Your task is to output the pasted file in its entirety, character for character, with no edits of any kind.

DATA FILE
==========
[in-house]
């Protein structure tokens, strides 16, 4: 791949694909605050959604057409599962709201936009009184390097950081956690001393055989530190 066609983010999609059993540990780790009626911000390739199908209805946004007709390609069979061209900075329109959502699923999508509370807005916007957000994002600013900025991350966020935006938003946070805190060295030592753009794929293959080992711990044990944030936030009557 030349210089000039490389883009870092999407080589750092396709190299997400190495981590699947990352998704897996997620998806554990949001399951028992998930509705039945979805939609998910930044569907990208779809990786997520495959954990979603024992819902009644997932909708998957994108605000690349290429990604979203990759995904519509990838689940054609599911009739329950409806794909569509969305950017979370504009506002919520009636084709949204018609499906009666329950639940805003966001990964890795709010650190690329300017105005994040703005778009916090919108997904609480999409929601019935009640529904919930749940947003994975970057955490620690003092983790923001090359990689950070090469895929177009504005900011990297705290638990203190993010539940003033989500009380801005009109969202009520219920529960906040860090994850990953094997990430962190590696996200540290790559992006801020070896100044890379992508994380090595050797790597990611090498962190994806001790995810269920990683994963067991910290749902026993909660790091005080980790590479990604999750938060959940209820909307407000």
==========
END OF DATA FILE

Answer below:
[in-house]
């Protein structure tokens, strides 16, 4: 791949694909605050959604057409599962709201936009009184390097950081956690001393055989530190 066609983010999609059993540990780790009626911000390739199908209805946004007709390609069979061209900075329109959502699923999508509370807005916007957000994002600013900025991350966020935006938003946070805190060295030592753009794929293959080992711990044990944030936030009557 030349210089000039490389883009870092999407080589750092396709190299997400190495981590699947990352998704897996997620998806554990949001399951028992998930509705039945979805939609998910930044569907990208779809990786997520495959954990979603024992819902009644997932909708998957994108605000690349290429990604979203990759995904519509990838689940054609599911009739329950409806794909569509969305950017979370504009506002919520009636084709949204018609499906009666329950639940805003966001990964890795709010650190690329300017105005994040703005778009916090919108997904609480999409929601019935009640529904919930749940947003994975970057955490620690003092983790923001090359990689950070090469895929177009504005900011990297705290638990203190993010539940003033989500009380801005009109969202009520219920529960906040860090994850990953094997990430962190590696996200540290790559992006801020070896100044890379992508994380090595050797790597990611090498962190994806001790995810269920990683994963067991910290749902026993909660790091005080980790590479990604999750938060959940209820909307407000």